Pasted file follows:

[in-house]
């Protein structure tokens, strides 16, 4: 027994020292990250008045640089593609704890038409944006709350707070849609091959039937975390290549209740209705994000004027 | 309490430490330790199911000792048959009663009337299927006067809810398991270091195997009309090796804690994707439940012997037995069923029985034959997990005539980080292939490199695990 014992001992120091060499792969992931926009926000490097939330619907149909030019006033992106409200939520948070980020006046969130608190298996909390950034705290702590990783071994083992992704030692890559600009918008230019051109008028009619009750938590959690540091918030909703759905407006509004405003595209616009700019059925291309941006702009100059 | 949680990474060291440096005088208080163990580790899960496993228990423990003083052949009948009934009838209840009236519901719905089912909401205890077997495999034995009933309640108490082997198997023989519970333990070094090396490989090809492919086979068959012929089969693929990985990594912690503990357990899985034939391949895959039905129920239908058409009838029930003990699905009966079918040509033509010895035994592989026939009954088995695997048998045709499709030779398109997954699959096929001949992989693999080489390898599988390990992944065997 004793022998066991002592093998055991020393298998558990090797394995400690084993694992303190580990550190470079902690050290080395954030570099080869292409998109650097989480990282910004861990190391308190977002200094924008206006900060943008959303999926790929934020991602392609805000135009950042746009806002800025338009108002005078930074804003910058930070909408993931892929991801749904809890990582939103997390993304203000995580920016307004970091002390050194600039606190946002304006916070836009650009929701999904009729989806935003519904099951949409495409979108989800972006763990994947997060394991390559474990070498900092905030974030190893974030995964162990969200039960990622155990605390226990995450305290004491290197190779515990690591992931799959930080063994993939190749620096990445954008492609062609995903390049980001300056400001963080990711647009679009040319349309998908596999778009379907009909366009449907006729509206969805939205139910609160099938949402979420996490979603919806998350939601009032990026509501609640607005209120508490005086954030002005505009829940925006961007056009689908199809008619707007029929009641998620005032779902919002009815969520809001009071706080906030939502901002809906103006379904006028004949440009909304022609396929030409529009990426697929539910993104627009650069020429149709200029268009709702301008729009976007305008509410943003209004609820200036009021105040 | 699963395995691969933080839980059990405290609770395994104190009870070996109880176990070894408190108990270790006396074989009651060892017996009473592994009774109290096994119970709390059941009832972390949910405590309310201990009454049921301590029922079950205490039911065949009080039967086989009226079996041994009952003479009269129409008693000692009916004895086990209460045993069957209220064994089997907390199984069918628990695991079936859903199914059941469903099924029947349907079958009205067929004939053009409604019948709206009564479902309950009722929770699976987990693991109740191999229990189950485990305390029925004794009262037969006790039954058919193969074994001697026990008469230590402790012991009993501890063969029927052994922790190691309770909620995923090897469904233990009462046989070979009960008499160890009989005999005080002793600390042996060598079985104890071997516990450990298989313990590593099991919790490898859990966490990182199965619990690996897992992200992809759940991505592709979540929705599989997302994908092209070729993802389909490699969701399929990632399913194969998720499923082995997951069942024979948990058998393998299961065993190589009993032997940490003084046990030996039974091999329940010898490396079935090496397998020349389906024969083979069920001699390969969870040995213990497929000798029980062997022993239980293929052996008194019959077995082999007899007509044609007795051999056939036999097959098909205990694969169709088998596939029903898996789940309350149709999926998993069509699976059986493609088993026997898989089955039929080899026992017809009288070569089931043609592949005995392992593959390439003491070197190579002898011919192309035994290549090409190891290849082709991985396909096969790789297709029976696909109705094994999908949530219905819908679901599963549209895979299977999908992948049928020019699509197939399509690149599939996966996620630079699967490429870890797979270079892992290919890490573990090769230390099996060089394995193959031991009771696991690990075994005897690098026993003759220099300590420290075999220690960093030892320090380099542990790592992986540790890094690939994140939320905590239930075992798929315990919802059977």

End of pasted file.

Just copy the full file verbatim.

[in-house]
């Protein structure tokens, strides 16, 4: 027994020292990250008045640089593609704890038409944006709350707070849609091959039937975390290549209740209705994000004027 | 309490430490330790199911000792048959009663009337299927006067809810398991270091195997009309090796804690994707439940012997037995069923029985034959997990005539980080292939490199695990 014992001992120091060499792969992931926009926000490097939330619907149909030019006033992106409200939520948070980020006046969130608190298996909390950034705290702590990783071994083992992704030692890559600009918008230019051109008028009619009750938590959690540091918030909703759905407006509004405003595209616009700019059925291309941006702009100059 | 949680990474060291440096005088208080163990580790899960496993228990423990003083052949009948009934009838209840009236519901719905089912909401205890077997495999034995009933309640108490082997198997023989519970333990070094090396490989090809492919086979068959012929089969693929990985990594912690503990357990899985034939391949895959039905129920239908058409009838029930003990699905009966079918040509033509010895035994592989026939009954088995695997048998045709499709030779398109997954699959096929001949992989693999080489390898599988390990992944065997 004793022998066991002592093998055991020393298998558990090797394995400690084993694992303190580990550190470079902690050290080395954030570099080869292409998109650097989480990282910004861990190391308190977002200094924008206006900060943008959303999926790929934020991602392609805000135009950042746009806002800025338009108002005078930074804003910058930070909408993931892929991801749904809890990582939103997390993304203000995580920016307004970091002390050194600039606190946002304006916070836009650009929701999904009729989806935003519904099951949409495409979108989800972006763990994947997060394991390559474990070498900092905030974030190893974030995964162990969200039960990622155990605390226990995450305290004491290197190779515990690591992931799959930080063994993939190749620096990445954008492609062609995903390049980001300056400001963080990711647009679009040319349309998908596999778009379907009909366009449907006729509206969805939205139910609160099938949402979420996490979603919806998350939601009032990026509501609640607005209120508490005086954030002005505009829940925006961007056009689908199809008619707007029929009641998620005032779902919002009815969520809001009071706080906030939502901002809906103006379904006028004949440009909304022609396929030409529009990426697929539910993104627009650069020429149709200029268009709702301008729009976007305008509410943003209004609820200036009021105040 | 699963395995691969933080839980059990405290609770395994104190009870070996109880176990070894408190108990270790006396074989009651060892017996009473592994009774109290096994119970709390059941009832972390949910405590309310201990009454049921301590029922079950205490039911065949009080039967086989009226079996041994009952003479009269129409008693000692009916004895086990209460045993069957209220064994089997907390199984069918628990695991079936859903199914059941469903099924029947349907079958009205067929004939053009409604019948709206009564479902309950009722929770699976987990693991109740191999229990189950485990305390029925004794009262037969006790039954058919193969074994001697026990008469230590402790012991009993501890063969029927052994922790190691309770909620995923090897469904233990009462046989070979009960008499160890009989005999005080002793600390042996060598079985104890071997516990450990298989313990590593099991919790490898859990966490990182199965619990690996897992992200992809759940991505592709979540929705599989997302994908092209070729993802389909490699969701399929990632399913194969998720499923082995997951069942024979948990058998393998299961065993190589009993032997940490003084046990030996039974091999329940010898490396079935090496397998020349389906024969083979069920001699390969969870040995213990497929000798029980062997022993239980293929052996008194019959077995082999007899007509044609007795051999056939036999097959098909205990694969169709088998596939029903898996789940309350149709999926998993069509699976059986493609088993026997898989089955039929080899026992017809009288070569089931043609592949005995392992593959390439003491070197190579002898011919192309035994290549090409190891290849082709991985396909096969790789297709029976696909109705094994999908949530219905819908679901599963549209895979299977999908992948049928020019699509197939399509690149599939996966996620630079699967490429870890797979270079892992290919890490573990090769230390099996060089394995193959031991009771696991690990075994005897690098026993003759220099300590420290075999220690960093030892320090380099542990790592992986540790890094690939994140939320905590239930075992798929315990919802059977």